Maruti Suzuki's Q3 Profit Up 221.9 per cent

Maruti Suzuki India has reported the financial results for Q3, 2009-10.

The company has achieved net sales (net of excise) of INR 73,338m during Q3, 2009-10, an increase of 62.5% as compared to Q3, 2008-09.

The company's net profit during Q3, 2009-10 was INR6,875m, an increase of 221.9% compared to same quarter in previous year. Maruti opines that in the October-December 2009 quarter, conditions in domestic market supported by government's package and ease of automobile finance helped achieve good sales.

During the quarter, exports led by A-star continued to be efficient. The schemes offered by some European governments, an appreciating Euro and efforts in the non-European markets resulted in growth in exports.

The board of directors have also approved investment in capacity expansion at Manesar, including an investment of about INR 17,000m. The additional capacity will be 250,000 cars per annum and will begin commercial production by April 2012. Maruti currently has a capability to manufacturer a million units at its existing facilities at Gurgaon (0.7m) and Manesar (0.3m).

In Q3, 2009, Maruti's domestic sales volume grew by 37.8% to 218,910 units, led by Alto and WagonR. During the quarter, it launched SX4 with BSIV compliance and an automatic transmission option.

In addition, the company's volume in domestic A2 segment grew by 38.6%, while in A3 segment sales volume grew by 41.7% as compared to sales in October-December 2008. Its exports during October-December 2009 quarter grew by over 167% to 39,116 units.

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No, David Cameron’s speech was not “left wing”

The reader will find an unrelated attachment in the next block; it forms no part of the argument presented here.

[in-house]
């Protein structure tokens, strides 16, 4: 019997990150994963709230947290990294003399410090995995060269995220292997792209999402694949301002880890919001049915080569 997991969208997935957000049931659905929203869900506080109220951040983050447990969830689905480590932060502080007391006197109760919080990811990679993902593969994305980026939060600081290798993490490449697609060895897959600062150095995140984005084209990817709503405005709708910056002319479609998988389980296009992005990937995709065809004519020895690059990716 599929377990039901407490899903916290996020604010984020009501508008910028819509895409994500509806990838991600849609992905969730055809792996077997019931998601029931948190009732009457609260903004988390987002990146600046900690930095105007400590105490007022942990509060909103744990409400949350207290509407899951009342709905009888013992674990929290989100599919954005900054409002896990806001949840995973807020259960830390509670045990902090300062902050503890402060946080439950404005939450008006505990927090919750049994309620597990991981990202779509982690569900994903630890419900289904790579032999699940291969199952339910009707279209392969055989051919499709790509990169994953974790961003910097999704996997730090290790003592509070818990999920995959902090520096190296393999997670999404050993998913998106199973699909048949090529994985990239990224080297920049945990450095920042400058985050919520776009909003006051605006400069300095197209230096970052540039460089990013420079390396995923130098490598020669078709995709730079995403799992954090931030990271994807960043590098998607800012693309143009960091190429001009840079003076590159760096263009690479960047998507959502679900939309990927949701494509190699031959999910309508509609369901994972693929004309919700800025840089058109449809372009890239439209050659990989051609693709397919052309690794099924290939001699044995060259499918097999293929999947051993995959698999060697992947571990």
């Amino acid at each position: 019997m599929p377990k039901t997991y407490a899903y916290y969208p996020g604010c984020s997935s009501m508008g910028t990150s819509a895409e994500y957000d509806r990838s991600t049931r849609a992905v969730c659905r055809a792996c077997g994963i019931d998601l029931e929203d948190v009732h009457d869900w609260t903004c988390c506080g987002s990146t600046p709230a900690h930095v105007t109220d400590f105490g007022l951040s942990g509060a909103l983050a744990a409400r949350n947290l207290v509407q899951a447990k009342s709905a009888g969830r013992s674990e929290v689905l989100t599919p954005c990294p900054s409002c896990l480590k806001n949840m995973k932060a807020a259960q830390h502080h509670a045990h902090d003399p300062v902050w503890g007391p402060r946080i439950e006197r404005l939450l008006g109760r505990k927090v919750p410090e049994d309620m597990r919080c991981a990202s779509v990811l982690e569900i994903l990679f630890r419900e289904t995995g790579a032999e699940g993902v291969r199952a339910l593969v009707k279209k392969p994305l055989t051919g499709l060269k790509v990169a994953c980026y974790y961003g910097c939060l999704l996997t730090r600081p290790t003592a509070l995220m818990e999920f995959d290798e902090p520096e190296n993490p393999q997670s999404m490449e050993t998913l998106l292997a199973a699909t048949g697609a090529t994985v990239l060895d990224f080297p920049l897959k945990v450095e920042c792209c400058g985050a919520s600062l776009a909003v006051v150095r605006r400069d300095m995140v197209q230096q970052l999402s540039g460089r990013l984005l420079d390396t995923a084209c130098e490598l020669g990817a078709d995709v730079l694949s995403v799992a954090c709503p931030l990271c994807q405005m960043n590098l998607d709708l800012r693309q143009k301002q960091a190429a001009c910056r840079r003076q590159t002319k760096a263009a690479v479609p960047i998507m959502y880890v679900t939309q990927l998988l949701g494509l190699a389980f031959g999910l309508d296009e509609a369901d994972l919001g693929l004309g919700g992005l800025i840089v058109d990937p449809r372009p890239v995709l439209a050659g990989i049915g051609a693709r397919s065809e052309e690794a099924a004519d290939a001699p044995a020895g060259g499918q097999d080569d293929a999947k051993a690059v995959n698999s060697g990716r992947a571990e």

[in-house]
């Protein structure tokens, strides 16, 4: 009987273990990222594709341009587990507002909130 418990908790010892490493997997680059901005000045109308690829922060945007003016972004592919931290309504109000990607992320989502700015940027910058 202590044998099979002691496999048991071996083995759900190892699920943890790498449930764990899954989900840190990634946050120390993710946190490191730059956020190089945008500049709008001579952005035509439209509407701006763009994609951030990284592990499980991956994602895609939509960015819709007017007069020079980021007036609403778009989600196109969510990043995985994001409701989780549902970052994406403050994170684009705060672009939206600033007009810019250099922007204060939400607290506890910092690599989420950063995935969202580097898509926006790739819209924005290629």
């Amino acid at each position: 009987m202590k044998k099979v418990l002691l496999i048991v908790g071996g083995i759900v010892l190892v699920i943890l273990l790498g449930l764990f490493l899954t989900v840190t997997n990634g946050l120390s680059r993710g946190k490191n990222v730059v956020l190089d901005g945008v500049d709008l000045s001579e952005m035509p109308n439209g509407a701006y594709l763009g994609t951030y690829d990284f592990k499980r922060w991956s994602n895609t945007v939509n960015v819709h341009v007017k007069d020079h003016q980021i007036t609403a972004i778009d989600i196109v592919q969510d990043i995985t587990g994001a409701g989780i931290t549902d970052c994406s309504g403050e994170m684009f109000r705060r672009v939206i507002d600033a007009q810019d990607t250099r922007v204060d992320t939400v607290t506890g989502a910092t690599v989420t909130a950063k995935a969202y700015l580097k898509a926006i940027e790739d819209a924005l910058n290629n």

Come on, guys.

There is a strange journalistic phenomenon that occurs when a party leader makes a speech. It is a blend of groupthink, relief, utter certainty, and online backslapping. It happened particularly quickly after David Cameron’s speech to Tory party conference today. A few pundits decided that – because he mentioned, like, diversity and social mobility – this was a centre-left speech. A leftwing speech, even. Or at least a clear grab for the liberal centre ground. And so that’s what everyone now believes. The analysis is decided. The commentary is written. Thank God for that.

Really? It’s quite easy, even as one of those nasty, wicked Tories, to mention that you actually don’t much like racism, and point out that you’d quite like poor children to get jobs, without moving onto Labour's "territory". Which normal person is in favour of discriminating against someone on the basis of race, or blocking opportunity on the basis of class? Of course he’s against that. He’s a politician operating in a liberal democracy. And this isn’t Ukip conference.

Looking at the whole package, it was actually quite a rightwing speech. It was a paean to defence – championing drones, protecting Britain from the evils of the world, and getting all excited about “launching the biggest aircraft carriers in our history”.

It was a festival of flagwaving guff about the British “character”, a celebration of shoehorning our history chronologically onto the curriculum, looking towards a “Greater Britain”, asking for more “national pride”. There was even a Bake Off pun.

He also deployed the illiberal device of inculcating a divide-and-rule fear of the “shadow of extremism – hanging over every single one of us”, informing us that children in UK madrassas are having their “heads filled with poison and their hearts filled with hate”, and saying Britain shouldn’t be “overwhelmed” with refugees, before quickly changing the subject to ousting Assad. How unashamedly centrist, of you, Mr Prime Minister.

Benefit cuts and a reduction of tax credits will mean the Prime Minister’s enthusiasm for “equality of opportunity, as opposed to equality of outcome” will be just that – with the outcome pretty bleak for those who end up losing any opportunity that comes with state support. And his excitement about diversity in his cabinet rings a little hollow the day following a tubthumping anti-immigration speech from his Home Secretary.

If this year's Tory conference wins the party votes, it’ll be because of its conservative commitment – not lefty love bombing.

Anoosh Chakelian is deputy web editor at the New Statesman.